Dan Schueftan, head of the International Graduate Program in National Security at the University of Haifa, spoke to participants in a September 14 Middle East Forum webinar (video) about the conflict between Islamic radicalism and those threatened by it in the Middle East, and its impact on American policy in the region.
For many years the American response to radicalism in the Middle East was "counter-productive," said Schueftan. The administration of George W. Bush promoted democratization in hopes of "fixing the Middle East," while the Obama administration tried appeasement of the radicals. These approaches failed. Islamic radicalism, both Sunni and Shiite, became more dangerous, embodied in the regional hegemonic ambitions and growing power of Turkey and Iran, respectively.
"Trump understands much better what is happening in this region," namely that "supporting your allies and ... trying to undermine and to break your enemies is what works."
Schueftan listed the "bad guys" in the region as Iran, Turkey, Syria, Qatar, Hamas, and Hezbollah. The "good guys," consisting of "those who are afraid of Iran and those who are afraid of Turkey," are Israel, Saudi Arabia, the Gulf States, Jordan, and Morocco on the one hand, and Cyprus and Greece on the other. "The better the relations inside this [group] ... the stronger it is against the threats of Iran and Turkey."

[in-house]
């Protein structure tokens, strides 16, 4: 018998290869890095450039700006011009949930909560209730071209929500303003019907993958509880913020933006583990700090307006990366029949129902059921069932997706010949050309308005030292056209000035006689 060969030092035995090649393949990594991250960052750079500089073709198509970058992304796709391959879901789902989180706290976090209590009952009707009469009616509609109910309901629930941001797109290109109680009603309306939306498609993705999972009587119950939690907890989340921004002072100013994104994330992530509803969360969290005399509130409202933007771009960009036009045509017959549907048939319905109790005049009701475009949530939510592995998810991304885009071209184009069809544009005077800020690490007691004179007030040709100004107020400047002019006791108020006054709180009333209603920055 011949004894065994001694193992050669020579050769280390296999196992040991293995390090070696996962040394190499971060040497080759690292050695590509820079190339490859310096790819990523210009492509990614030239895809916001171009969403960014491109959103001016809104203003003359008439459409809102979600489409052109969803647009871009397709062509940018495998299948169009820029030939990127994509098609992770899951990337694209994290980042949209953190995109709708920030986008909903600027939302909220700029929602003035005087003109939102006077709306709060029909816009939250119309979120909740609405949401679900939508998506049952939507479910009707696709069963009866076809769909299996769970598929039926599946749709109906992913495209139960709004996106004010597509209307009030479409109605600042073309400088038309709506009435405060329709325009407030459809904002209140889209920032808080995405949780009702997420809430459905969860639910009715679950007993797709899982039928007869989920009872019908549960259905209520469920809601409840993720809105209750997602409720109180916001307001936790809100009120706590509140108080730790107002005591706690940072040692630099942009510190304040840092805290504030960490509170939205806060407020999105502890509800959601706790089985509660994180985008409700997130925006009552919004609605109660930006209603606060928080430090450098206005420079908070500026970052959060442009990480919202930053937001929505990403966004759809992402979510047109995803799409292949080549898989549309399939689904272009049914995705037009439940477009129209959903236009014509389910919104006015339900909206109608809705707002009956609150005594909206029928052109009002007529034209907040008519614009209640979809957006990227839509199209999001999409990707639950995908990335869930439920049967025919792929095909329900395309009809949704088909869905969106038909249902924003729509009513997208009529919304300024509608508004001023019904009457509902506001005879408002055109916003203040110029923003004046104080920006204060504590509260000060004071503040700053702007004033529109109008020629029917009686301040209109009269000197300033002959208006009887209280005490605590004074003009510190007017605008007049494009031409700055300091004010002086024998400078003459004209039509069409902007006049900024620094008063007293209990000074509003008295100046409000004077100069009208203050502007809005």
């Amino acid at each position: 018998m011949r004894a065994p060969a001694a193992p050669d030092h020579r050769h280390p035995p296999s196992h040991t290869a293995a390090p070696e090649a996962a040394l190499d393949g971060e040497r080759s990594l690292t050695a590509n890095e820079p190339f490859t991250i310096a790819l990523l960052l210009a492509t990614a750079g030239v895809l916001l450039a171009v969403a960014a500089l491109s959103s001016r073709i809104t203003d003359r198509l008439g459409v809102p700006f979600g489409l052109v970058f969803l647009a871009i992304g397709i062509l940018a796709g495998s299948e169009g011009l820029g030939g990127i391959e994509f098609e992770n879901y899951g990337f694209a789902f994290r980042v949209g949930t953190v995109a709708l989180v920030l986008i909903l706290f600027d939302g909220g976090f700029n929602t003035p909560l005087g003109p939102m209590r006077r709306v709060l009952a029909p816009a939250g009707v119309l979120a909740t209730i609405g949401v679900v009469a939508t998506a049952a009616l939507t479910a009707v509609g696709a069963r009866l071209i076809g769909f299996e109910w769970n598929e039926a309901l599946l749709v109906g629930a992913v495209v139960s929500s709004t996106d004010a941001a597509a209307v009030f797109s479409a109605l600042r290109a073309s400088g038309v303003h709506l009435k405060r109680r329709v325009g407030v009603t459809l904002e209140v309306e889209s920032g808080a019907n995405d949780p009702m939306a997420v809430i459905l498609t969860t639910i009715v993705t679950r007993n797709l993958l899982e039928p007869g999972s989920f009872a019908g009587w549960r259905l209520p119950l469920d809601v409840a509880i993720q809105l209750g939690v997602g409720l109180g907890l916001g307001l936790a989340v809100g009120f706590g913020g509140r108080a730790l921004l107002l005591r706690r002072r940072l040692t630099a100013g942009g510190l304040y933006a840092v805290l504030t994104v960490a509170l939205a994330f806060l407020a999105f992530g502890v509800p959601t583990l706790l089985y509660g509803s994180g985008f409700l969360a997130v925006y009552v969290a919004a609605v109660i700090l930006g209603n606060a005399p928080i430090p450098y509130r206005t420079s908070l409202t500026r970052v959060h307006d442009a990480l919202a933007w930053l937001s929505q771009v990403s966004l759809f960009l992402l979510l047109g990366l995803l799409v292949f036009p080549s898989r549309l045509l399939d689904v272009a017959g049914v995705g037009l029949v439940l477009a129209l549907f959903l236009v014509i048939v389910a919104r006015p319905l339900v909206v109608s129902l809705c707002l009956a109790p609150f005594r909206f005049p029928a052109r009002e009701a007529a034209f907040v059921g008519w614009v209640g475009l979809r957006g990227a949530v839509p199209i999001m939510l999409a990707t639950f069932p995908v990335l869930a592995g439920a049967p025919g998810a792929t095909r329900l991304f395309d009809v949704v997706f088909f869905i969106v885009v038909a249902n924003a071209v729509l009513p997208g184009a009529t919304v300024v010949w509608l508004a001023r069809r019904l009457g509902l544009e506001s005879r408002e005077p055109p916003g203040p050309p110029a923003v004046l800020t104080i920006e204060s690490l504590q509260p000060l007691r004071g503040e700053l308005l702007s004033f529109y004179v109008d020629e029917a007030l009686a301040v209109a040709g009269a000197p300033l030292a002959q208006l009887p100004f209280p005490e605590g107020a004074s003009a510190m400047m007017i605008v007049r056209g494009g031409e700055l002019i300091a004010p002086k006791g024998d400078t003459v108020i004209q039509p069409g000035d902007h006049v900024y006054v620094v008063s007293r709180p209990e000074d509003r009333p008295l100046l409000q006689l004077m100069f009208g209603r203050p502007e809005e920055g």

The emerging coalition between Israel, the United Arab Emirates, Bahrain, and others brokered by the Trump administration has greatly checked Iran's ambitions. The Gulf Arabs now understand that Israel is the "only regional element that has a strong enough motivation to fight Iran" and "can be trusted because it must fight Iran for its own good."
However, Schueftan believes the "one major mistake" in the Trump administration's Middle East policy is its underestimation of the danger of Turkey, which he suggests is "going in the direction of a totalitarian regime" under President Recep Tayyip Erdoğan. Not only is Turkey projecting its military power, notably in Syria and Libya, but it is sponsoring the Muslim Brotherhood, which has a presence throughout the Arab world. "The Muslim brothers are extremely dangerous because they have learned to pretend to be moderate ...They are as radical as you can possibly get, but smart enough to hide it."
Schueftan strongly recommends "persisting with the existing [U.S.] policy of maximum pressure on Iran" and "supporting local allies" against it, and he believes the same two-fold approach should be applied to Turkey. This means "see[ing] to it that Erdoğan's economy is undermined ... once he is economically challenged, he may lose a lot of support in Turkey." It means not only "backing the Greeks and the Cypriots against the Turkish attempt to dominate the Eastern Mediterranean," but also supporting the Kurds.
"Anything that the Iranian regime agrees to is ipso facto bad and dangerous for the other side."
Trying to reach an accommodation with either Iran or Turkey is a bad idea in Schueftan's view. "Anything that the Iranian regime agrees to is ipso facto bad and dangerous for the other side, if they agree to something, it means that we have been given a raw deal." The same zero-sum principle applies to Turkey. "Whatever is bad for Erdoğan, I think is good for the region."